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English Education Policies in South Korea: Planned and Enacted

  • Jeehyae Chung
  • Taehee ChoiEmail author
Part of the Language Policy book series (LAPO, volume 11)

Abstract

In South Korea, the government has actively promoted English proficiency as an indispensable tool in ascertaining competitiveness of individuals and the country. This chapter examines English education in South Korea and its policies as contextualized in its socio-cultural backgrounds. The discussion draws on theoretical insights that view policies as an interactive process among policy documents, the context and the actors in it (Ball, Maguire, & Braun, 2012; Menken & García, 2010). First, the background is laid out by illustrating the symbolic and practical meaning of the English language in the Korean context. Following that, the chapter traces the changes in English language teaching (ELT) policies through a historical survey of curricular reforms and also presents the current agenda of ELT policies, within which the communicative approach is strongly recommended, as reflected in the seventh National Educational Curriculum. In an attempt to investigate ELT practice in context, two case studies, one at the primary level and the other at the secondary level, are presented, particularly to determine the relationship between policy and practice. Both case studies demonstrate that while teachers make efforts to follow the policies, how they actually implement them depends on their unique contexts and individual beliefs. The chapter concludes with suggestions for future research and policy making.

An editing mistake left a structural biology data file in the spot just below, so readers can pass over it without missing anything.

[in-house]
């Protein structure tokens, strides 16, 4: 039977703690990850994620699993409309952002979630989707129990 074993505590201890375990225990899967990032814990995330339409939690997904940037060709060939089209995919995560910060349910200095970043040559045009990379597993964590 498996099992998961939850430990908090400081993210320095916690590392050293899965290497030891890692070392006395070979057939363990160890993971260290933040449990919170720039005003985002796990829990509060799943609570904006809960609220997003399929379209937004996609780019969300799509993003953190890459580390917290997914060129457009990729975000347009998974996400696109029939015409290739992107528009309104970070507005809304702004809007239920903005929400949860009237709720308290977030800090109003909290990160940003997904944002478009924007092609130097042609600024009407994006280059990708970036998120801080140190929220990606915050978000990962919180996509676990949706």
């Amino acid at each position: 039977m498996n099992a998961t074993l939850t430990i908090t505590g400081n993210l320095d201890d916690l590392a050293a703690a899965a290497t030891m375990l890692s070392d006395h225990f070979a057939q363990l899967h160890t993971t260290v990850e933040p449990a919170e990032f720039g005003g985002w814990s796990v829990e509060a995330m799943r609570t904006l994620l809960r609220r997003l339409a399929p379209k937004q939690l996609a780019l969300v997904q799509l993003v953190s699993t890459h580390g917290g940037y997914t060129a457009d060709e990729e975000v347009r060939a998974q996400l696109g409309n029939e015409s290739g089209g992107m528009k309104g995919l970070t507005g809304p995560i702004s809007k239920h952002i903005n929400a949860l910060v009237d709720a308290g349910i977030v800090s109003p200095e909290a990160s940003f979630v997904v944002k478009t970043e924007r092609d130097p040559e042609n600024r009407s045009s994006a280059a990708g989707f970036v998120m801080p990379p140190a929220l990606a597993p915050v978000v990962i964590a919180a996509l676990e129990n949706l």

Keywords

South Korea English education policy English language teaching Medium of instruction Teachers as actors Actor agency Language planning and language policy Policy enactment 

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Copyright information

© Springer International Publishing Switzerland 2016

Authors and Affiliations

  1. 1.Hankuk University of Foreign StudiesSeoulSouth Korea
  2. 2.Hong Kong Institute of EducationTai PoHong Kong

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